At the time, the impact of the experience had been quite overwhelming. Thoughts and abstractions came later. In fact, it was not until after she had decided to write down the experience that she fully realized how all the parts mysteriously fitted together to make a whole.
It all happened on a gloriously sunny morning in early June. Celia sat on a rocky outcrop just outside the vast overhanging entrance-vault of the Cave of Niaux, a prehistoric cave in the beautiful Ariège region of the Pyrénées. Behind her, the gigantic, yawning mouth of the cave, in front a craggy landscape falling steeply down into the valley where the little village of Niaux still lay hidden in morning mist. It had been raining overnight but now an azure sky stretched as far as the eye could see. A light breeze stirred the distant tree tops and wafted the smell of moss, wild mint and thyme towards her. Here and there were clumps of late-flowering broom while heather and fern struggled for a little foothold in between the rocks. A few rain drops on a blade of grass sparkled in diamantine splendour. Silence, only the distant call of a cuckoo marking the pulse of time.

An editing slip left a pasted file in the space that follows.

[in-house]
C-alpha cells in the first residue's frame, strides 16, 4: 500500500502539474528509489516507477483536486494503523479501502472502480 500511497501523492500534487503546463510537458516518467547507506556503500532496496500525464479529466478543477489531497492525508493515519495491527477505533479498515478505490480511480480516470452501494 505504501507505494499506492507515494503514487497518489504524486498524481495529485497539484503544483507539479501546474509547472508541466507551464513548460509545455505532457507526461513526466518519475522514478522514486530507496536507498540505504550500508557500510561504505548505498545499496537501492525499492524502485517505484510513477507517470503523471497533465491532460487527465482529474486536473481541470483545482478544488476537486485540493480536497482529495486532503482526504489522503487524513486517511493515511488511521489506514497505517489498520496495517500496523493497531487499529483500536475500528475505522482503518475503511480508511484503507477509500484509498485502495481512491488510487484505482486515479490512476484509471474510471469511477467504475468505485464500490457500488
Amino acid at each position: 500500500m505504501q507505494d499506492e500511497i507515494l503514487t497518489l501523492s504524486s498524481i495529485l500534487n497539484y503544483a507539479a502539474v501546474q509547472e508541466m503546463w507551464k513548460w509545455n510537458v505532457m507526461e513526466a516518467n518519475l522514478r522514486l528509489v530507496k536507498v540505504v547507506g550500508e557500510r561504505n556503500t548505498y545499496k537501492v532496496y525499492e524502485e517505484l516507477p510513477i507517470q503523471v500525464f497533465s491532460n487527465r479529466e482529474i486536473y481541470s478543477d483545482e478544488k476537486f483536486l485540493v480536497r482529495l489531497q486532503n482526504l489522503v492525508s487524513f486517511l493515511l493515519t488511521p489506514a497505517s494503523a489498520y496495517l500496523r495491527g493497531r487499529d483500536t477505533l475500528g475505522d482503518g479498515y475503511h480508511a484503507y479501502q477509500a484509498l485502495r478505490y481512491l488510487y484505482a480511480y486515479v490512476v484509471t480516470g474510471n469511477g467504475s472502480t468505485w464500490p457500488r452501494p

A deep sense of wonder and contentment swept over Celia. Today was to be her triumphant return to all the things she had had to miss of late: sun-flooded mornings like the present, walks on rough paths in untrimmed nature, and above all this liberating, exhilarating feeling of being part of it all. To be sure, today’s trip to Niaux had not been planned but was entirely on the spur of the moment. Despite the guidebooks’ insistence that reservations were always necessary since for environmental reasons each tour accepted only twenty visitors, Celia had taken her chance. She had driven up early - and wonder of wonders - had been able to purchase a ticket on the spot for the 11am tour. It was almost as if her visit to Niaux had to be, as if fate had had a hand in it. Now waiting for the tour to start, Celia’s mind travelled back to former similar experiences. What was the actual reason for her fascination with prehistoric cave art and what had started this passion? No doubt, what had so powerfully captured her imagination on her visits of the caves of Lascaux, Les Trois Frères, Rouffignac, and Pech Merle was the great artistry and dazzling beauty of the wall paintings. But there had been something else besides that had held her attention, something which was not so obvious and which, she now thought, might have had to do with the dreamlike quality of the paintings. Celia’s thoughts drifted back to her last visit to Pech Merle – how very long ago it seemed!